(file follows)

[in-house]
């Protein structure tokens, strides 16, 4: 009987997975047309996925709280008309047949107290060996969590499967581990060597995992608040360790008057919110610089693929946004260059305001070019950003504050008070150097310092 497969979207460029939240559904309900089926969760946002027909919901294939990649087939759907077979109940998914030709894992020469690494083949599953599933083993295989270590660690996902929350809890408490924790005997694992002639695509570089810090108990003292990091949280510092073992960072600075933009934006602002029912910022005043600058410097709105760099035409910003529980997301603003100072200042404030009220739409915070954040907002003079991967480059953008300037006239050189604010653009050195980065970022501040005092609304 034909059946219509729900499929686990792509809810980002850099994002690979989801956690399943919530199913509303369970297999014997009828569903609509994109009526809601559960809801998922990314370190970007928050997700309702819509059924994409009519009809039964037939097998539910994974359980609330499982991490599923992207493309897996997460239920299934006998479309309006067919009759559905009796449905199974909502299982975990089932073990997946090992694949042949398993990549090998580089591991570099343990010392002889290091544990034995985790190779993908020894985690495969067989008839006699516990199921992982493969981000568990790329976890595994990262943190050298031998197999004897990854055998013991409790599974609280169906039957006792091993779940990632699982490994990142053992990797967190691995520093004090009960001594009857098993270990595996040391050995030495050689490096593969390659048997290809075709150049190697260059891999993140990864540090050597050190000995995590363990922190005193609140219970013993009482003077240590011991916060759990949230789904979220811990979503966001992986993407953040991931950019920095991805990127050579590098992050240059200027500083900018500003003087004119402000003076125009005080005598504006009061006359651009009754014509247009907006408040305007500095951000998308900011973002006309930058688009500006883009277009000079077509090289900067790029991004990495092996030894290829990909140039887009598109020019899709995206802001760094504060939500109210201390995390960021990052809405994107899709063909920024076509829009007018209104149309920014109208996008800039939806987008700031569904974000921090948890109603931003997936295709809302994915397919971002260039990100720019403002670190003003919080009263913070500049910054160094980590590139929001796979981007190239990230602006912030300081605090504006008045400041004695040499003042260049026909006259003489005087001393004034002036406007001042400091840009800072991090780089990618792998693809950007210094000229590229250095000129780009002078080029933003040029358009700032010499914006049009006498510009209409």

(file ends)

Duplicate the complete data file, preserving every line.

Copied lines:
[in-house]
């Protein structure tokens, strides 16, 4: 009987997975047309996925709280008309047949107290060996969590499967581990060597995992608040360790008057919110610089693929946004260059305001070019950003504050008070150097310092 497969979207460029939240559904309900089926969760946002027909919901294939990649087939759907077979109940998914030709894992020469690494083949599953599933083993295989270590660690996902929350809890408490924790005997694992002639695509570089810090108990003292990091949280510092073992960072600075933009934006602002029912910022005043600058410097709105760099035409910003529980997301603003100072200042404030009220739409915070954040907002003079991967480059953008300037006239050189604010653009050195980065970022501040005092609304 034909059946219509729900499929686990792509809810980002850099994002690979989801956690399943919530199913509303369970297999014997009828569903609509994109009526809601559960809801998922990314370190970007928050997700309702819509059924994409009519009809039964037939097998539910994974359980609330499982991490599923992207493309897996997460239920299934006998479309309006067919009759559905009796449905199974909502299982975990089932073990997946090992694949042949398993990549090998580089591991570099343990010392002889290091544990034995985790190779993908020894985690495969067989008839006699516990199921992982493969981000568990790329976890595994990262943190050298031998197999004897990854055998013991409790599974609280169906039957006792091993779940990632699982490994990142053992990797967190691995520093004090009960001594009857098993270990595996040391050995030495050689490096593969390659048997290809075709150049190697260059891999993140990864540090050597050190000995995590363990922190005193609140219970013993009482003077240590011991916060759990949230789904979220811990979503966001992986993407953040991931950019920095991805990127050579590098992050240059200027500083900018500003003087004119402000003076125009005080005598504006009061006359651009009754014509247009907006408040305007500095951000998308900011973002006309930058688009500006883009277009000079077509090289900067790029991004990495092996030894290829990909140039887009598109020019899709995206802001760094504060939500109210201390995390960021990052809405994107899709063909920024076509829009007018209104149309920014109208996008800039939806987008700031569904974000921090948890109603931003997936295709809302994915397919971002260039990100720019403002670190003003919080009263913070500049910054160094980590590139929001796979981007190239990230602006912030300081605090504006008045400041004695040499003042260049026909006259003489005087001393004034002036406007001042400091840009800072991090780089990618792998693809950007210094000229590229250095000129780009002078080029933003040029358009700032010499914006049009006498510009209409």